I caught Sleaford Mods at Warsaw in Brooklyn on March 30 of this annum, and won’t forget that show anytime. For those who don’t know the Nottingham-based Mods, they are one part vocalist Jason Williamson and one part ‘beat-master’ Andrew Fearn. On that chilly evening in Brooklyn, the first night of their North American tour, Williamson famously brought the howling, gruff intensity, and Fearn, shouting off-microphone, shook and danced with trademark can of lager. It was quite ‘sausagey’ on line to get inside, but inside, many cute girls bounced around. Perhaps the audience could’ve misbehaved a bit more, but that’s an inconsequential quibble. Why admire the Mods without reservation? Why declare this the greatest show I’ve ever seen? It’s quite selfish really. They’re the performers I’d like to be. Unafraid to rage, to skewer, to curse madly, to bounce, to spit, to croon, to be odd, to be more energetic than groups half their age, to find their own space, to resist commercial molding—Sleaford Mods should be a lesson to every band and every poet who might (unaccountably) seek any other route.

You can listen above to one song, “Moptop,” I recorded on me phone, mate, from the show. It’s a song off the group’s newest album, English Tapas. In part, the song refers to the “moptop hairdo” of Boris Johnson, a British politician to whom some might apply words that rhyme with “punt” and “yacht.” According to the band, the song also delves into: “…the void that is modern music, internet attention spans, one-dimensional acts and the current trend of reformed bands looking to cash in with PR-heavy assaults that try to conceal their pointlessness.” Working from a few online lyrics sources, here are, what I think to be, the lyrics. Enjoy.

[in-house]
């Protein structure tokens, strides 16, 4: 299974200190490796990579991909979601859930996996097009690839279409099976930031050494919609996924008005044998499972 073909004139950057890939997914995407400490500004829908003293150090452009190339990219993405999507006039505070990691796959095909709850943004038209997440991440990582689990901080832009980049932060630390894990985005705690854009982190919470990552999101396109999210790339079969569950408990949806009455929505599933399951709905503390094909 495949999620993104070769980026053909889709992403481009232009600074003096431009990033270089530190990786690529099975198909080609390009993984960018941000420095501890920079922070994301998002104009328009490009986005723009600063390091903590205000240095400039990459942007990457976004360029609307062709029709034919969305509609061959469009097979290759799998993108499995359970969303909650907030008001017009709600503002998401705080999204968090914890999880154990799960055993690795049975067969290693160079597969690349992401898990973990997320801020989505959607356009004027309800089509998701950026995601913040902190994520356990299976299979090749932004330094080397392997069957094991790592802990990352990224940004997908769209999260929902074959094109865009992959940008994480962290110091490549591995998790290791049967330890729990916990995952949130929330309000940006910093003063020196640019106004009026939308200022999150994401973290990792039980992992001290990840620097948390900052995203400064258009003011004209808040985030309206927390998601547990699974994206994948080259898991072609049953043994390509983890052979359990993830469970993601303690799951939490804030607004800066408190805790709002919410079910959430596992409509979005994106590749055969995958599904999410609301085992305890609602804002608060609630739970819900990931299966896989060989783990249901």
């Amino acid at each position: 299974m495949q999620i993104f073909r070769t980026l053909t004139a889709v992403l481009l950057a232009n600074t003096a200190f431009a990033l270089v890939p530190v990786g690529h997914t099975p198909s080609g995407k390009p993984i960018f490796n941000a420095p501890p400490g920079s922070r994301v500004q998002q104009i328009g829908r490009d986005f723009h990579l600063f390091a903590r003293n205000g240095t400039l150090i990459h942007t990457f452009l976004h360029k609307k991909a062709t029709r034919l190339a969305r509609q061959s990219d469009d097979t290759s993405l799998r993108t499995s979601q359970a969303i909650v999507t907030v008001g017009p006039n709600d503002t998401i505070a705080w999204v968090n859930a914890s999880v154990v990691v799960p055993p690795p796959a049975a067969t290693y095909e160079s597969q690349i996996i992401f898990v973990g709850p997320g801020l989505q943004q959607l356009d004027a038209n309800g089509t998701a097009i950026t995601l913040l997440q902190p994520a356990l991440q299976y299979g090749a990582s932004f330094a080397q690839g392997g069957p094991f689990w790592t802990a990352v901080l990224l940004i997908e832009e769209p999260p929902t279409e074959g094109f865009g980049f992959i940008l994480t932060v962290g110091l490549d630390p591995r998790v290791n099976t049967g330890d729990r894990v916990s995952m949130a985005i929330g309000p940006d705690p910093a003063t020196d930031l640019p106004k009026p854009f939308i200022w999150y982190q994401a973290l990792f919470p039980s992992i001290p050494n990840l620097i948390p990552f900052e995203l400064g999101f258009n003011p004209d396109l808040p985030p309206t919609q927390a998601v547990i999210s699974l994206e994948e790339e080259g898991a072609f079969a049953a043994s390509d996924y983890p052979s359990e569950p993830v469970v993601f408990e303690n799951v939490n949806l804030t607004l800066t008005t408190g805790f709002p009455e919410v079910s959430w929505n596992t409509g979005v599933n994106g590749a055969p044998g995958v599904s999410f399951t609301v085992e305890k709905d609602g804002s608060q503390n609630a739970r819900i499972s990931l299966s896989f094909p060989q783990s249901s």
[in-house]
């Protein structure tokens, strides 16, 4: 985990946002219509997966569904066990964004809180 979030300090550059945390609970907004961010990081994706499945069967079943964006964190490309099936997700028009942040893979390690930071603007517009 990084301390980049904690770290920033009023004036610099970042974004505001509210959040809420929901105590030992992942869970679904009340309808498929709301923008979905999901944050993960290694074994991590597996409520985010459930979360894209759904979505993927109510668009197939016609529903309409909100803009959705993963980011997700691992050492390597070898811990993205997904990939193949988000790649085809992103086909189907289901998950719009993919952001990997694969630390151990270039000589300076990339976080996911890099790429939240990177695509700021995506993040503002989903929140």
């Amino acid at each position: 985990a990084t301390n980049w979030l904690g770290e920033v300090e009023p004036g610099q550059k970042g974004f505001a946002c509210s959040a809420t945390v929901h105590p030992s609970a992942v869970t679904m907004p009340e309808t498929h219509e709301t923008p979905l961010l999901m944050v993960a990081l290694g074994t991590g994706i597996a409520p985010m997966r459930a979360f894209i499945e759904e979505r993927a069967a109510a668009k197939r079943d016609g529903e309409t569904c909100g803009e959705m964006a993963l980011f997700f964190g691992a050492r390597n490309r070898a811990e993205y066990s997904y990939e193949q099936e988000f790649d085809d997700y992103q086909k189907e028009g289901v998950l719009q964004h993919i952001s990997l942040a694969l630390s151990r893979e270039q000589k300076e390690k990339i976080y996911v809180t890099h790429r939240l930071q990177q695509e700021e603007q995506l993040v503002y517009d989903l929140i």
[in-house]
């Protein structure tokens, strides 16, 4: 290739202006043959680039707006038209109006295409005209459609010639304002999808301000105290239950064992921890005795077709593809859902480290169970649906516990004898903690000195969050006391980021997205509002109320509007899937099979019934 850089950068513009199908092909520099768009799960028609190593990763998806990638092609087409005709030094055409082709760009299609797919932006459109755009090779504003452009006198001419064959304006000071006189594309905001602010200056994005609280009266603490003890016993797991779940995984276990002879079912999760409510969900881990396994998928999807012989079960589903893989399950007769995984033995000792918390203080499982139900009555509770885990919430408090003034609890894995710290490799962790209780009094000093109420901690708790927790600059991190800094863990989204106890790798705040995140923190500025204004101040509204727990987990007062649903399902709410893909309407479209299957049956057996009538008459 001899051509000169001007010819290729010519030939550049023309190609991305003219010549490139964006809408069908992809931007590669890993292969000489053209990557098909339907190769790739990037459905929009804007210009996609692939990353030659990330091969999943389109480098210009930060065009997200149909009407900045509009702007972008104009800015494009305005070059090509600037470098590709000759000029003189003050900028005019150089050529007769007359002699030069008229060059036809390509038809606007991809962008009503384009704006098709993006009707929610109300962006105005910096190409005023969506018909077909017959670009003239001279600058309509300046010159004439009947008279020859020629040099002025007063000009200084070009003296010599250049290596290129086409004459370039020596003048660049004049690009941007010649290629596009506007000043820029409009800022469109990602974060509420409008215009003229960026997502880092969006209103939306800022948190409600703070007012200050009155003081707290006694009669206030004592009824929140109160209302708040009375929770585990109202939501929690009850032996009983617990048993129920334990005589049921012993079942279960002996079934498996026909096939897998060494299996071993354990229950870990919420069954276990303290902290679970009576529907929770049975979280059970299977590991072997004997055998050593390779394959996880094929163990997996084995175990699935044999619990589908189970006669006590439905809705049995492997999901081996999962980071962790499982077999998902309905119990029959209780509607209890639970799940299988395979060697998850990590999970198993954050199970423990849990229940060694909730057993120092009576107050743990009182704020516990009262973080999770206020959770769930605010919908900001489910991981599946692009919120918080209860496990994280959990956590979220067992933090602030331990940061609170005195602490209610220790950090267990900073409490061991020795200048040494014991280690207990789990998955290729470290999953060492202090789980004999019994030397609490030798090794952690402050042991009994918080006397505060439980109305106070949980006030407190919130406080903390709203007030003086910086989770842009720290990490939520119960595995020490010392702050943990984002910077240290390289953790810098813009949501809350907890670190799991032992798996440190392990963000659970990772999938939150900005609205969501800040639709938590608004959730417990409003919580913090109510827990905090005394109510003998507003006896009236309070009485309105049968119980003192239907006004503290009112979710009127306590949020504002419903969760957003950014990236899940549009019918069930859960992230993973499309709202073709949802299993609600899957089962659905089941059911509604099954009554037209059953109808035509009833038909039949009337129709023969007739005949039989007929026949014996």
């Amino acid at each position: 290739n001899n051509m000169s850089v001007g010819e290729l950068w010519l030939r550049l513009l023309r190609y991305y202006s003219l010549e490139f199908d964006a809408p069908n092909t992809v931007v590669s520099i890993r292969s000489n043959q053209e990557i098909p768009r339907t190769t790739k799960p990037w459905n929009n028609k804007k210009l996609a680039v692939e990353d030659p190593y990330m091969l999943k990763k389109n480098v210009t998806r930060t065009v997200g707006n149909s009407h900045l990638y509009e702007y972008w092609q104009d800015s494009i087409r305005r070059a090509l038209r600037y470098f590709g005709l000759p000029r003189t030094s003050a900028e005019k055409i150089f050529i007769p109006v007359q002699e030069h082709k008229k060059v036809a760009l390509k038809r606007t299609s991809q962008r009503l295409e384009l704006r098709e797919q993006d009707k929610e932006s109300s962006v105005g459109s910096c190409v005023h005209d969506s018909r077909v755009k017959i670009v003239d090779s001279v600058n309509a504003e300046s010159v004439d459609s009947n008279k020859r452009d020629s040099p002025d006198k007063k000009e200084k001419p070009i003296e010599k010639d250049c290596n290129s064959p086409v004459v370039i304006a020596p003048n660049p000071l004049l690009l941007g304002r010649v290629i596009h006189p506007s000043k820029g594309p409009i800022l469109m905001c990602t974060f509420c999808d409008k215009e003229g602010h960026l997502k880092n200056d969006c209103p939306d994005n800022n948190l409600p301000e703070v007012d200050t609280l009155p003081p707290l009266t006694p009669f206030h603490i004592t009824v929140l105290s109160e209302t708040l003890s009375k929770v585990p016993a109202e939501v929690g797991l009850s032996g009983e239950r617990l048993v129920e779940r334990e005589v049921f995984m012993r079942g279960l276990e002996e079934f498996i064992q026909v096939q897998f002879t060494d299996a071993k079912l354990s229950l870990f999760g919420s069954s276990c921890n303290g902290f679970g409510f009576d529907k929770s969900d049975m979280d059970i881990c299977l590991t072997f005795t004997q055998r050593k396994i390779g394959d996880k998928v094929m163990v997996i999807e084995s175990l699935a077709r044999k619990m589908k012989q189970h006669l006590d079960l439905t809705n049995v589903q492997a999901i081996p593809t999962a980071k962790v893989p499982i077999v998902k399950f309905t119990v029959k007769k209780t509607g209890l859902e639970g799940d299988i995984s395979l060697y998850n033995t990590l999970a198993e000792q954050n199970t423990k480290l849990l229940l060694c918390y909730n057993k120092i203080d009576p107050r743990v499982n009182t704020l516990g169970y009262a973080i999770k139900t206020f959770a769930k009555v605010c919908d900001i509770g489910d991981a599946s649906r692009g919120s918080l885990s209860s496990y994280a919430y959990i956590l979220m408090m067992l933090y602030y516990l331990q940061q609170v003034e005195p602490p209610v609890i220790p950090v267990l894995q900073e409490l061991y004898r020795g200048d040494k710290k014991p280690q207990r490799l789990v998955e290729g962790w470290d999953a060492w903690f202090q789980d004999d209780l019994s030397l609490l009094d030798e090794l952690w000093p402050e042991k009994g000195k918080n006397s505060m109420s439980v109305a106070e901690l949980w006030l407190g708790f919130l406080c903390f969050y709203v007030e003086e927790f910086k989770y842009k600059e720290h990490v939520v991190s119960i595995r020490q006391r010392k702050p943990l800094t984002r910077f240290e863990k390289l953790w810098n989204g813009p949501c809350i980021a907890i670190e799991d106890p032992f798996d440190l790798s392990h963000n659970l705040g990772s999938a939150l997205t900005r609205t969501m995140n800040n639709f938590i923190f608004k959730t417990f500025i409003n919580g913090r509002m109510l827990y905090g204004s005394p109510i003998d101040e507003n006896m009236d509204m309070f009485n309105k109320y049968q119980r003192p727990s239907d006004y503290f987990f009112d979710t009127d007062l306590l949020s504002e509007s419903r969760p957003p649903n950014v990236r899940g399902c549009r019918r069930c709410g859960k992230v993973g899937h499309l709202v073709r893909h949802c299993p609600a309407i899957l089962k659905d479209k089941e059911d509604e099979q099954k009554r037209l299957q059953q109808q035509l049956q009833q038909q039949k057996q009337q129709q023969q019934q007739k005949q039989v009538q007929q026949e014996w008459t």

Do you mind? You biffed my nose!

He’s got a blonde mop, he’s got a moptop
He’s got a blonde mop, he’s got a moptop

I’m sick of what I tell you for note
Saying fucking sorry to the catalogue vote
Having to be a bit naff and inclined
When all I really wanted was to batter ‘em blind
These pleasantries and intelligence
Are no real match for the spoon and tuppence
Of ale stops and tired minds
I think before I say it better be in line

I think before I say it better be in line
I think before I say and let the words slip by
I think before I say it better be in line
I think before I say and let the words slip by

He’s got a blonde mop, he’s got a moptop
He’s got a blonde mop, he’s got a moptop

I feel like I’m not gonna cope
The game has changed its proper
Now it comes with no hope
Rotten clementines, no socks, no pants
All reformed band and dead pop chants
Like the tinsel mate it’s the ‘70s
Reminds me of a time when we were little kids
Reminds of a time when the coast was clear
But now it’s meatballs and jam as I float around, oh dear
Oh dear, oh dear, oh dear, oh dear, oh dear…

I think before I say it better be in line
I think before I say and let the words slip by
I think before I say it better be in line
I think before I say and let the words slip by

He’s got a blonde mop, he’s got a moptop
He’s got a blonde mop, he’s got a moptop

I think before I say it better be in line
I think before I say and let the words slip by
I think before I say it better be in line
I think before I say and let the words slip by

He’s got a blonde mop, he’s got a moptop
He’s got a blonde mop, he’s got a MOPTOP!


The gloomy liberal and the crabby liberal pursue severe doctrine.
Both suckle a cage-free, pasture-raised hoompty doompty.
Allow the word “haunt.” It’s a looker’s word.
Allow, allow, allow, allow, allow.
The sun bulges through a puncture.
Body temperature climbs another tenth, enjoyable.
Once again, condensation overcomes the hierarchies of disorientation.
The gutters of mysterious syllables muddle
the bootblack echoes of central thoroughfare. [Consider:
moments de-installed from servitude, untethered
mechanisms that meter (1) inference or
(2) deduction.] As to the affiliations of reanimated cruelty?
A bullet can rend the corners of a woman’s impoverished overcoat